It’s an interesting thing ‘legal ages’. Society world wide is a bit inconsistent when it comes to young people and the ages of readiness to do things, but in general (at least from a New Zealand perspective) the idea is the law tries to offer protection and a lot of the time it works. We have some legal ages in NZ that are ‘loosely’ enforced such as the drinking age and age of consent for sex. By loose I mean it’s possible that some young people will enter into either of these activities before they reach the legal age or after – or even never at all. Voting is quite different. There is no sneaking around that one, its 18 through and through.
It got me wondering how those High School students of voting age this year make sense of the world of politics. It’s curious how bullying, back stabbing, name calling etc are frowned upon in schools yet seem to be almost essential qualities for politics, at least that’s how it appears to me. Figuring out which political party you might vote for is in many ways like dating. Political parties parade their policies to attract voters and if you are a first time voter they will be courting you ‘hard out’. But what about your parents? Do they have a preference of who you should be ‘with’? It’s a conundrum for many to the point where it might seem like an arranged marriage as though your party vote represents a form of faith, passed down generation to generation. It is a form of relationship and it can be hard to ‘come out’ as something other than what family or friends expect you to be. Dinner time conversations every three years could get incredibly tense at times I imagine in some households.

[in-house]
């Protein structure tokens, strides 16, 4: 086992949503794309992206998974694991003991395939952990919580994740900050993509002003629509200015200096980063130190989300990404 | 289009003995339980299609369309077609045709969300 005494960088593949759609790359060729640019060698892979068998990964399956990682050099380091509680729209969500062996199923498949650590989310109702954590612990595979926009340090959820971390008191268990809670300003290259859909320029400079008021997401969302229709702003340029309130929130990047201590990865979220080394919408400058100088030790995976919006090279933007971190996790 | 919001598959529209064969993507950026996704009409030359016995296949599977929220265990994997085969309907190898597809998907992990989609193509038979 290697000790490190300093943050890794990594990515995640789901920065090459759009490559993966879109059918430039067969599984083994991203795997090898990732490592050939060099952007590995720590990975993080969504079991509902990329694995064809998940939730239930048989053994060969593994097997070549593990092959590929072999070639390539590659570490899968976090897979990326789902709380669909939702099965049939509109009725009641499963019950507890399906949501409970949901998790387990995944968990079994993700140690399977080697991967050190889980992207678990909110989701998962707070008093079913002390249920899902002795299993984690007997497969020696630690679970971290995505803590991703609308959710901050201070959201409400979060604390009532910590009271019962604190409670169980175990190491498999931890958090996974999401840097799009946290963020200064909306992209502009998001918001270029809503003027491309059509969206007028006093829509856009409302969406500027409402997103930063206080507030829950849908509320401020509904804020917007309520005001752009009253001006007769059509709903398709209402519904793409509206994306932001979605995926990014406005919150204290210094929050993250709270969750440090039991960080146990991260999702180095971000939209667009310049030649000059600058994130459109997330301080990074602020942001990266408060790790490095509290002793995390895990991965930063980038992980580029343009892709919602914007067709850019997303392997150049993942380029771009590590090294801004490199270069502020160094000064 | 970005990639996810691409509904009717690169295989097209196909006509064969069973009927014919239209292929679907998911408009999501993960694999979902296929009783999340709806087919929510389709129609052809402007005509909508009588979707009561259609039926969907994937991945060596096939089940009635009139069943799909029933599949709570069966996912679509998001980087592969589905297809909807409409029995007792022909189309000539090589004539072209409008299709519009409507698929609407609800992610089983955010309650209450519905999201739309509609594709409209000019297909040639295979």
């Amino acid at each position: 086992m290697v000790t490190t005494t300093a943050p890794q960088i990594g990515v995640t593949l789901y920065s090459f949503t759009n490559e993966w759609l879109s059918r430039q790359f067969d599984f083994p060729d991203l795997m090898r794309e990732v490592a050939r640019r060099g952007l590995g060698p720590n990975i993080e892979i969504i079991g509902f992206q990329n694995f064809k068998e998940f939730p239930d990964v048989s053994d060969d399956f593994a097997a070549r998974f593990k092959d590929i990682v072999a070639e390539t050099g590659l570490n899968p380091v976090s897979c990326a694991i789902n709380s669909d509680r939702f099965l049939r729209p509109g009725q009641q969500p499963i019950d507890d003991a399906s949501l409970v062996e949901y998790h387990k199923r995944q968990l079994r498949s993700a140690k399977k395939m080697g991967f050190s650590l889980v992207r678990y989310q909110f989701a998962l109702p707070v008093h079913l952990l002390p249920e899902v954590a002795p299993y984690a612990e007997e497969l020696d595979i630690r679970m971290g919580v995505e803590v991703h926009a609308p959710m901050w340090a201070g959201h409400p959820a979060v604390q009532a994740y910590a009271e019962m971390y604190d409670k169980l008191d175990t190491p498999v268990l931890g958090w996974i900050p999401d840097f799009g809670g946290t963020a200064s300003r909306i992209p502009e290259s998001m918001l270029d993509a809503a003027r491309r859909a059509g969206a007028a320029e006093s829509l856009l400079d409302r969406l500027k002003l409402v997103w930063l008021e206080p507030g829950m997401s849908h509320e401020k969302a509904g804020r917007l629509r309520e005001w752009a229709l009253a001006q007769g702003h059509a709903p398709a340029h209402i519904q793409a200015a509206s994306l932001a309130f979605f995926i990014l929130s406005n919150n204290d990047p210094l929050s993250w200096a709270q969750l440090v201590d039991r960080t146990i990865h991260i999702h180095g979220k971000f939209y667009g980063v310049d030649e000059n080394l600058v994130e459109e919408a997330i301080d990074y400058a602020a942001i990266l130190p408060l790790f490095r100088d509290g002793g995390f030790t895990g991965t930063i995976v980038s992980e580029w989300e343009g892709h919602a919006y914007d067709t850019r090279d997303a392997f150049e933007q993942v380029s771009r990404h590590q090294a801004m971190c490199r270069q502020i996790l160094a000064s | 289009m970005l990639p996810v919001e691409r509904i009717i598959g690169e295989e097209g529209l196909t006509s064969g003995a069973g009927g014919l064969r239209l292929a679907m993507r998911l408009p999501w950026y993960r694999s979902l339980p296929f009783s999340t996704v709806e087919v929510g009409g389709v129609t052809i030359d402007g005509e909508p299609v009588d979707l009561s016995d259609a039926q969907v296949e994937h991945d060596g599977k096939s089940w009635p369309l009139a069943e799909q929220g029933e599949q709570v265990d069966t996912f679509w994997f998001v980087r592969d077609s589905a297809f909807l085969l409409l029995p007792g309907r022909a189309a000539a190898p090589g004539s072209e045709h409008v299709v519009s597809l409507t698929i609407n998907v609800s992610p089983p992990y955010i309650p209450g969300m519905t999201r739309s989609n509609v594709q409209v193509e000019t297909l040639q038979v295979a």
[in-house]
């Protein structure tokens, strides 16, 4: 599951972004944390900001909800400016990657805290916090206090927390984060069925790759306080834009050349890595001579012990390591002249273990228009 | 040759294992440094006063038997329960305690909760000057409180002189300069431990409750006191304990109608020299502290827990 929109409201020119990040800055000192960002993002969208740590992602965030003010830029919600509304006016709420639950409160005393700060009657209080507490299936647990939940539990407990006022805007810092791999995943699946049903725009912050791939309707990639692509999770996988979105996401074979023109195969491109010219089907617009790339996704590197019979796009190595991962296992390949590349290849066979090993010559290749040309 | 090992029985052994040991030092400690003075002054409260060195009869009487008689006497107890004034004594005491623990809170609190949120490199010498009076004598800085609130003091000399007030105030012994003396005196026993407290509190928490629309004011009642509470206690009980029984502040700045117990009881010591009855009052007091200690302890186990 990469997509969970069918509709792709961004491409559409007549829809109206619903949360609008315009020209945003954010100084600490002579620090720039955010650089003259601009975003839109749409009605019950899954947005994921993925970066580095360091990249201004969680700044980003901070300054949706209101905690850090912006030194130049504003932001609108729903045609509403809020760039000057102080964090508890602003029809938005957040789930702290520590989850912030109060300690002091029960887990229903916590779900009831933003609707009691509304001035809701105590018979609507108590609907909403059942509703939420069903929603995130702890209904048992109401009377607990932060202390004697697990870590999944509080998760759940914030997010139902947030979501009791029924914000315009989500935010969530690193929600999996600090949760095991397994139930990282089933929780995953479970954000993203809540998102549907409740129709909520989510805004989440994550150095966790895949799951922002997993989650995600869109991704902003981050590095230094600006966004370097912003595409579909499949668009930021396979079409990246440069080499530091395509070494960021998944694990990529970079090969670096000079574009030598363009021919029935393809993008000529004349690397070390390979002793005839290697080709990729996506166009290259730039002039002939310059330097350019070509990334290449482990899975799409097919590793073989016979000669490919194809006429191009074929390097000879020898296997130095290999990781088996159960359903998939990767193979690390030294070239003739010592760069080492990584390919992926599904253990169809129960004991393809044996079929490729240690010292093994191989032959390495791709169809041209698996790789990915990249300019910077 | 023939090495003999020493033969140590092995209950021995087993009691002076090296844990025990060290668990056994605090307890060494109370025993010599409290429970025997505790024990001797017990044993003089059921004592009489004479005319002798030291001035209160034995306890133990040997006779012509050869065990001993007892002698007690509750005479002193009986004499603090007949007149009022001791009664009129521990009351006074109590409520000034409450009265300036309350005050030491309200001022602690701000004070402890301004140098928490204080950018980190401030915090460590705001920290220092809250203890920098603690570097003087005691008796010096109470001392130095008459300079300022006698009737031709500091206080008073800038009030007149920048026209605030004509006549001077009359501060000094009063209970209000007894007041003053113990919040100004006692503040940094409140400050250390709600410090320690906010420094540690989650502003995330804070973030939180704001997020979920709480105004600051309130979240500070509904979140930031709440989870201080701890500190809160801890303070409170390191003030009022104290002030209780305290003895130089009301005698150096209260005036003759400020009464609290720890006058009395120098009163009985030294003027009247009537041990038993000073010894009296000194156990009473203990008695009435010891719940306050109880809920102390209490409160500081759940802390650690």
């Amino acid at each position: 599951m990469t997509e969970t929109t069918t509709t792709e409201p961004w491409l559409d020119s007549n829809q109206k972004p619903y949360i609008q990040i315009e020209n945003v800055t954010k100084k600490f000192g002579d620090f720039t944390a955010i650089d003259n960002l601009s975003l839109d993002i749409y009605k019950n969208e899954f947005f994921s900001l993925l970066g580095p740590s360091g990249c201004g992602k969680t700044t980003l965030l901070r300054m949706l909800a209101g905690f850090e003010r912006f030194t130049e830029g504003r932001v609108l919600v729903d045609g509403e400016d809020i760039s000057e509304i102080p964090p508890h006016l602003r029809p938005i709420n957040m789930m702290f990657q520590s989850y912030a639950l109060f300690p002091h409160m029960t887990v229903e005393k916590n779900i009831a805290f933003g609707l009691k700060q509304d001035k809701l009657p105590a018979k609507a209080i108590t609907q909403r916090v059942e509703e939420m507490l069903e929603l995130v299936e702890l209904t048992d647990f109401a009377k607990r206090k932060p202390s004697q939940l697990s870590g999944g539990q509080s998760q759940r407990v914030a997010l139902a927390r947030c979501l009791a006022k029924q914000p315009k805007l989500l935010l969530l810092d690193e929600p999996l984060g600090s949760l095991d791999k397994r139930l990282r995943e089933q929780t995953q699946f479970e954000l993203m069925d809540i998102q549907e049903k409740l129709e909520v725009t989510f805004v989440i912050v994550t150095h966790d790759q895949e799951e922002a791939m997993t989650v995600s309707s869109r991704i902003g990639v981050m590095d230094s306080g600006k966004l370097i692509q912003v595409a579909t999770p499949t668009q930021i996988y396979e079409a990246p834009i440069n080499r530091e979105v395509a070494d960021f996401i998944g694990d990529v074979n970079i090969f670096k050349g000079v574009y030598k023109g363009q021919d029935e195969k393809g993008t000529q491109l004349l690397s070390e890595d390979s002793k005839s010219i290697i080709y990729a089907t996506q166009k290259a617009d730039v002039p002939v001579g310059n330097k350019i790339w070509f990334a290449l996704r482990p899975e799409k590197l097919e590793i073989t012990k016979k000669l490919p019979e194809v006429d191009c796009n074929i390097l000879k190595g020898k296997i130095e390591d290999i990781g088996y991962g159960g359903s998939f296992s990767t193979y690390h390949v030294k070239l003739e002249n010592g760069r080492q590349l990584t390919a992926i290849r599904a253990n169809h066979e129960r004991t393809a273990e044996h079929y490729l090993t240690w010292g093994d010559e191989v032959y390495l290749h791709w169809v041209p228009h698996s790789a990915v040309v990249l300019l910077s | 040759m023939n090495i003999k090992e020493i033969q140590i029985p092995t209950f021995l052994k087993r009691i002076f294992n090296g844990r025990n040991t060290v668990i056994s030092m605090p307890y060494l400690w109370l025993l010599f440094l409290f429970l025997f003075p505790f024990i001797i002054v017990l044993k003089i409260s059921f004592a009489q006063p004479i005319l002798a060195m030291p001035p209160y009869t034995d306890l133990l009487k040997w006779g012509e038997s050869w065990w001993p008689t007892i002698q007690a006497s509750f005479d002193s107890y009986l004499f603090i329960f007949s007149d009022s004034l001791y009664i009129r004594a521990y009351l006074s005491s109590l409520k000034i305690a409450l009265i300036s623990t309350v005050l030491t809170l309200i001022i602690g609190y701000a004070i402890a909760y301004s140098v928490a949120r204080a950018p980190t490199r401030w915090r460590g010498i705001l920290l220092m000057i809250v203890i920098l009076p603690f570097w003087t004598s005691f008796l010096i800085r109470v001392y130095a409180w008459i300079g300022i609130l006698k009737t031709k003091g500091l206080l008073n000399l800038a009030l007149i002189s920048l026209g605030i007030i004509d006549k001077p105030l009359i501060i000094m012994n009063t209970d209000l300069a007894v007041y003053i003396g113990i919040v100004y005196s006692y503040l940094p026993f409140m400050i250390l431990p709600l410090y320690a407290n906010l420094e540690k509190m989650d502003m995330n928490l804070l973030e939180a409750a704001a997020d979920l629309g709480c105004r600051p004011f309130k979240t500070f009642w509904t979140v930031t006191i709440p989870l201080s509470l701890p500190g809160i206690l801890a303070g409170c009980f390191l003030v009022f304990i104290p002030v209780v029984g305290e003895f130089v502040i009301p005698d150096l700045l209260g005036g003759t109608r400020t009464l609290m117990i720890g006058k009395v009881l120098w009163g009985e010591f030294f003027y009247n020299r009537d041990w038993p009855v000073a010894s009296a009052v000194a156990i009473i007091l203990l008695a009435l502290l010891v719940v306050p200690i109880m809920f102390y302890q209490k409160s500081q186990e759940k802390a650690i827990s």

But it’s ok, because at the end of the day it’s just you behind the card board box wall and a pen. You and you alone cast that vote or not vote. Whatever you tell others will be a matter of politics, and we all know that what people say and do might not always be the same thing.